Suppression of fire and non-nuclear threats
Fighting fires is as much a duty for operators as it is for firefighters. The operators have a schedule of whom, where and what exactly should do in the event of a fire. They are trained to do this, they can handle fire hoses and fire extinguishers, know where the fire systems are located, how they work and how to handle them. After all, operators also pump water to firefighters.
New threats arose after the explosion of a nuclear reactor that could lead to new victims. The atomic workers understood this better than others and did everything to prevent new explosions, fires, collapse of building structures, electric shock to people. It goes without saying that in order to eliminate such threats, it was necessary to do something to stop, turn off, shut off, empty, de-energize, or vice versa, to fill, turn on, connect. Under the prevailing conditions, it was sometimes necessary to pay for this with your life.
For example, technical oils had to be immediately removed from the turbine compartment so that they would not ignite, since there was a fire nearby. And there are more than two hundred tons of such material in two tanks located near the turbines. The operator just needs to turn the key on the turbine control panel to let the oil through a large glass pipe into a special underground tank outside the building. However, due to the large destruction and broken communications, it was impossible to do this using the control panel.
Therefore, two of the operators, not really thinking about the consequences, stepped into the danger zone and did what they had to do. They opened the valves and the technical mass of glass into the underground containers with their own hands. Due to the very high radiation exposure, these guys died. However, they prevented the transformation of the 4th power unit into a nuclear Vesuvius at the cost of their lives.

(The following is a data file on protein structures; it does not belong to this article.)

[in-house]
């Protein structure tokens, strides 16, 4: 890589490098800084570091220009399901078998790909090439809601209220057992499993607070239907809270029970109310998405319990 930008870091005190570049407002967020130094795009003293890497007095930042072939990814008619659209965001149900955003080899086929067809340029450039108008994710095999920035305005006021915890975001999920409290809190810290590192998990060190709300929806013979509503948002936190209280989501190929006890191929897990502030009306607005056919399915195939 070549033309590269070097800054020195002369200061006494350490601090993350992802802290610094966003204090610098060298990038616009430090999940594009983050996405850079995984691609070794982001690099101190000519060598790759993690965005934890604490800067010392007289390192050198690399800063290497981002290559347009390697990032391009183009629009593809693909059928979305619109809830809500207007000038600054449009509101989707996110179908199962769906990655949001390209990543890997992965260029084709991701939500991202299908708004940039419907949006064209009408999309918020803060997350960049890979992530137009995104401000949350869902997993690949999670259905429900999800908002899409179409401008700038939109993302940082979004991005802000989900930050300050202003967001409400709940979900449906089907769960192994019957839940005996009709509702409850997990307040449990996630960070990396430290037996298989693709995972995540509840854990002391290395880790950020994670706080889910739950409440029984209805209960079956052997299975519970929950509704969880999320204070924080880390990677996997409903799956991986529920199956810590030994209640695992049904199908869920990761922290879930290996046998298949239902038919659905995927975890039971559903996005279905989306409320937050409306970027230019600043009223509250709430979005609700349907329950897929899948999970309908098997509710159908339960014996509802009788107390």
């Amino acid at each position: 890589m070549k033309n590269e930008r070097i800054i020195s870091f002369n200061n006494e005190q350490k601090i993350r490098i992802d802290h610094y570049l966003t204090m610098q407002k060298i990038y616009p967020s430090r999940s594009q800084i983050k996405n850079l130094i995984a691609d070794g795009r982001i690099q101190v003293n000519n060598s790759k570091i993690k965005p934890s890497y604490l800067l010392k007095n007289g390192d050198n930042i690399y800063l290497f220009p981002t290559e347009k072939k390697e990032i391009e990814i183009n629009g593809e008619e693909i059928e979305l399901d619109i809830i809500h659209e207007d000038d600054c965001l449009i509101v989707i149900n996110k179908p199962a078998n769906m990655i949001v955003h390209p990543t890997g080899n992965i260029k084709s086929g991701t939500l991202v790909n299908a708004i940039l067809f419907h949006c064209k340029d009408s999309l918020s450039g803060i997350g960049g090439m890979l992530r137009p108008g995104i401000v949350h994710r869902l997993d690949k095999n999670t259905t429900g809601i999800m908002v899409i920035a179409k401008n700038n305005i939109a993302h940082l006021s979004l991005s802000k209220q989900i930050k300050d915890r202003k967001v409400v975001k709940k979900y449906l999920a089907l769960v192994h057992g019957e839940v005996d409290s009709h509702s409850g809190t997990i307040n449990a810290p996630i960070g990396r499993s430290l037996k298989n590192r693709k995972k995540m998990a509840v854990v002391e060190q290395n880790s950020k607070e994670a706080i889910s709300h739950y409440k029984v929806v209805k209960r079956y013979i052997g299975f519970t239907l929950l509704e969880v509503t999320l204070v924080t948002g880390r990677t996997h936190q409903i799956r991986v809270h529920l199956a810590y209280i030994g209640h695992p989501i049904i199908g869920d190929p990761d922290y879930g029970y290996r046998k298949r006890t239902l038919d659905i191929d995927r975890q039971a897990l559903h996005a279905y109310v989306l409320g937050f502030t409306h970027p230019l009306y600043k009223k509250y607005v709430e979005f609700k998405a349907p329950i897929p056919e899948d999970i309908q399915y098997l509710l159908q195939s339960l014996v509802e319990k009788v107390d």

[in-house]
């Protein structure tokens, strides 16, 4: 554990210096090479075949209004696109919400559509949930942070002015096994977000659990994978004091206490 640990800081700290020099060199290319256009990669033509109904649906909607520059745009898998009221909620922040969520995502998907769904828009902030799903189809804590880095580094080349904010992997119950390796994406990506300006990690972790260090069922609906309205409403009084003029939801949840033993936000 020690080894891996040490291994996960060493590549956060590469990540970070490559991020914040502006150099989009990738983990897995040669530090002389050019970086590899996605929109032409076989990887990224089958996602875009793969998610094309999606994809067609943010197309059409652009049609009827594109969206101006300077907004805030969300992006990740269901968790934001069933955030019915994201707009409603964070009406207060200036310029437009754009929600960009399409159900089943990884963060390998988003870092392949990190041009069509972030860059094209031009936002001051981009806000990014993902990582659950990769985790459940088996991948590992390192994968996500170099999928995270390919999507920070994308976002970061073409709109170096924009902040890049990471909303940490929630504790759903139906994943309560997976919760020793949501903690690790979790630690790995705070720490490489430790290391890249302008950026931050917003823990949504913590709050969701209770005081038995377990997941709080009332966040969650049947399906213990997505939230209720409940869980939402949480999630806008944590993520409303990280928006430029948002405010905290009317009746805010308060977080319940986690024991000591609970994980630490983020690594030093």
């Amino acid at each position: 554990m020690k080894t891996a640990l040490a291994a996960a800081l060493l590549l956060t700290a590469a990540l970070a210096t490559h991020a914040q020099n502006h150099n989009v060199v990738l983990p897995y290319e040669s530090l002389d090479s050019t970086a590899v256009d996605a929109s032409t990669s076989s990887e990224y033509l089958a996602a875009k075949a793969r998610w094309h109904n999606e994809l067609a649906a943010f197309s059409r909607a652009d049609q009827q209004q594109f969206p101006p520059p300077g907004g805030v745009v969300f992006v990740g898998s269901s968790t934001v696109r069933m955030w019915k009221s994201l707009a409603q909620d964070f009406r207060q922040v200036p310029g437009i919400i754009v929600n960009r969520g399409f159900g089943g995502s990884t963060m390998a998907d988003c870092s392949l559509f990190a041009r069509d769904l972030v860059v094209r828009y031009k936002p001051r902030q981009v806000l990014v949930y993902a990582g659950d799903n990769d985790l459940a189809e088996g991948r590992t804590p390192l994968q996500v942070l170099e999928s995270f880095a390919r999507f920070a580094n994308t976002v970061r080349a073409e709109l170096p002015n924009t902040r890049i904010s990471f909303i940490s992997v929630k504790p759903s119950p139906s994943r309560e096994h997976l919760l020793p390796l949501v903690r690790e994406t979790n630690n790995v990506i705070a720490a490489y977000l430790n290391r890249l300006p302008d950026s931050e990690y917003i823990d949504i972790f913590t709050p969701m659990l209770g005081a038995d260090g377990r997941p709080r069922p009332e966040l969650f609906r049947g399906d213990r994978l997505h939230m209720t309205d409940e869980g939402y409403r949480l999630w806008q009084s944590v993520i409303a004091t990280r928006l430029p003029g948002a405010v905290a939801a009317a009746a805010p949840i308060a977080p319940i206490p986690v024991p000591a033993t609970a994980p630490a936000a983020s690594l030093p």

Further, we understood that we urgently need to remove hydrogen from the electric generator. If this is not done and the generator is left to fend for itself, a new powerful explosion of hydrogen will inevitably occur, which will lead to new destruction, new fires, new victims. The atomic workers again went to the danger zone and performed the necessary operations to prevent a new explosion, but again – at the cost of their own lives.
Rescue victims and cool the reactor
We found our colleagues and comrades from the night shift, who were under the rubble as a result of the explosion, seriously injured, under the influence of strong radiation exposure. We carried them almost half-dead on our shoulders. As a result of this, we all received radiation burns that make themselves felt throughout our lives. We could not find one of the operators, Valery Hodemchuk. He remained forever buried under the rubble of the reactor shop. The sarcophagus erected later is not only a protective object, but also a kind of monument over the place of his death.
The worst thing for us, the operators, was to leave the reactor without water. Cooling the reactor is our sacred duty. That is why in the first hours after the explosion of the reactor, we were focused on the most crucial moment – the supply of water to the reactor.
Together with three colleagues, breaking into a dilapidated and flooded room next to the reactor, we manually tried to control a complex system that was supposed to provide water to the reactor. However, no one had complete confidence that the water reaches the target even in a small amount.
Due to numerous damages on the pipes, tons of water poured out, flowed down and collected in basements. Later, cleaning the flooded basements became a punishment for nuclear scientists for several months. Then, on the day of the accident, at about 10 a.m., important electrical components were under water, due to which the power supply to the unit was lost. As a result, the only pump that was pumping water to the reactor stopped. The emergency power supplies turned on automatically and the pump turned on again.
At night, clean water was first fed to the reactor. This is the kind of water that is always used to cool the reactor. However, the supply of clean water ran out pretty quickly. Soon, after 10 a.m. the pump had to be stopped. We began to restore water supplies to fill the reservoirs with river water. From an engineering point of view, as from a human point of view, this is blasphemy. However, then the priorities were already different.